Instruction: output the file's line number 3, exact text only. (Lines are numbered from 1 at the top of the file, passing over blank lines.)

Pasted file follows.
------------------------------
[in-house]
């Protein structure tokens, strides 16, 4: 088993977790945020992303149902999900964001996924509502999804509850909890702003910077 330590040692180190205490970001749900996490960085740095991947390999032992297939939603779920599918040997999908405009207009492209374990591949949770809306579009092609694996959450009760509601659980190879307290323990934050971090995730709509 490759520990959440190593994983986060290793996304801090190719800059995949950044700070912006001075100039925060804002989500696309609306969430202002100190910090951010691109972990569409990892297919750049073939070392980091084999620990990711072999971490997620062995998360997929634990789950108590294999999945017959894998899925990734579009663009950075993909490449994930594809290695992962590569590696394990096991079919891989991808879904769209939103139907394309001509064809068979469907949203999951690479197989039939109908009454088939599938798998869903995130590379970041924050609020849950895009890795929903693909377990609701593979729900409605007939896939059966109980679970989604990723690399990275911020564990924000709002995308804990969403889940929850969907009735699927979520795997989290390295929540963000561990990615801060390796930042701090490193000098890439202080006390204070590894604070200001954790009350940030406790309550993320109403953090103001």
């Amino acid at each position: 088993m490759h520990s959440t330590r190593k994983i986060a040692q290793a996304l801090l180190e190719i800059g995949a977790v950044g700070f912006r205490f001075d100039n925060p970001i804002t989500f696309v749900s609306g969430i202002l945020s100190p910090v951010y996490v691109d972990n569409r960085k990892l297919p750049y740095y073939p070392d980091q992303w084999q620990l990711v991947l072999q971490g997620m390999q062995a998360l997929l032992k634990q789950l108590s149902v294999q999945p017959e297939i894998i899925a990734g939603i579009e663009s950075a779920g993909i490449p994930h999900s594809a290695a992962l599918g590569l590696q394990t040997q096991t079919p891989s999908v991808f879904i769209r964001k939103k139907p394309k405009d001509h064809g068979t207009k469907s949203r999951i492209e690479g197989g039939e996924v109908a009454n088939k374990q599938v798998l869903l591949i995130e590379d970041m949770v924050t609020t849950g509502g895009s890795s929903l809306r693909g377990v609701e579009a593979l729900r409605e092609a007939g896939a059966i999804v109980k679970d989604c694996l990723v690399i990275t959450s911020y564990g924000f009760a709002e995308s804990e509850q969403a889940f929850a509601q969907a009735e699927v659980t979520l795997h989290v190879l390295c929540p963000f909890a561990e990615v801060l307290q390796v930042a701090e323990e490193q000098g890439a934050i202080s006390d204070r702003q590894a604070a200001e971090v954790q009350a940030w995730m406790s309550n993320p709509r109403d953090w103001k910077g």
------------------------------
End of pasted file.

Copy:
């Amino acid at each position: 088993m490759h520990s959440t330590r190593k994983i986060a040692q290793a996304l801090l180190e190719i800059g995949a977790v950044g700070f912006r205490f001075d100039n925060p970001i804002t989500f696309v749900s609306g969430i202002l945020s100190p910090v951010y996490v691109d972990n569409r960085k990892l297919p750049y740095y073939p070392d980091q992303w084999q620990l990711v991947l072999q971490g997620m390999q062995a998360l997929l032992k634990q789950l108590s149902v294999q999945p017959e297939i894998i899925a990734g939603i579009e663009s950075a779920g993909i490449p994930h999900s594809a290695a992962l599918g590569l590696q394990t040997q096991t079919p891989s999908v991808f879904i769209r964001k939103k139907p394309k405009d001509h064809g068979t207009k469907s949203r999951i492209e690479g197989g039939e996924v109908a009454n088939k374990q599938v798998l869903l591949i995130e590379d970041m949770v924050t609020t849950g509502g895009s890795s929903l809306r693909g377990v609701e579009a593979l729900r409605e092609a007939g896939a059966i999804v109980k679970d989604c694996l990723v690399i990275t959450s911020y564990g924000f009760a709002e995308s804990e509850q969403a889940f929850a509601q969907a009735e699927v659980t979520l795997h989290v190879l390295c929540p963000f909890a561990e990615v801060l307290q390796v930042a701090e323990e490193q000098g890439a934050i202080s006390d204070r702003q590894a604070a200001e971090v954790q009350a940030w995730m406790s309550n993320p709509r109403d953090w103001k910077g």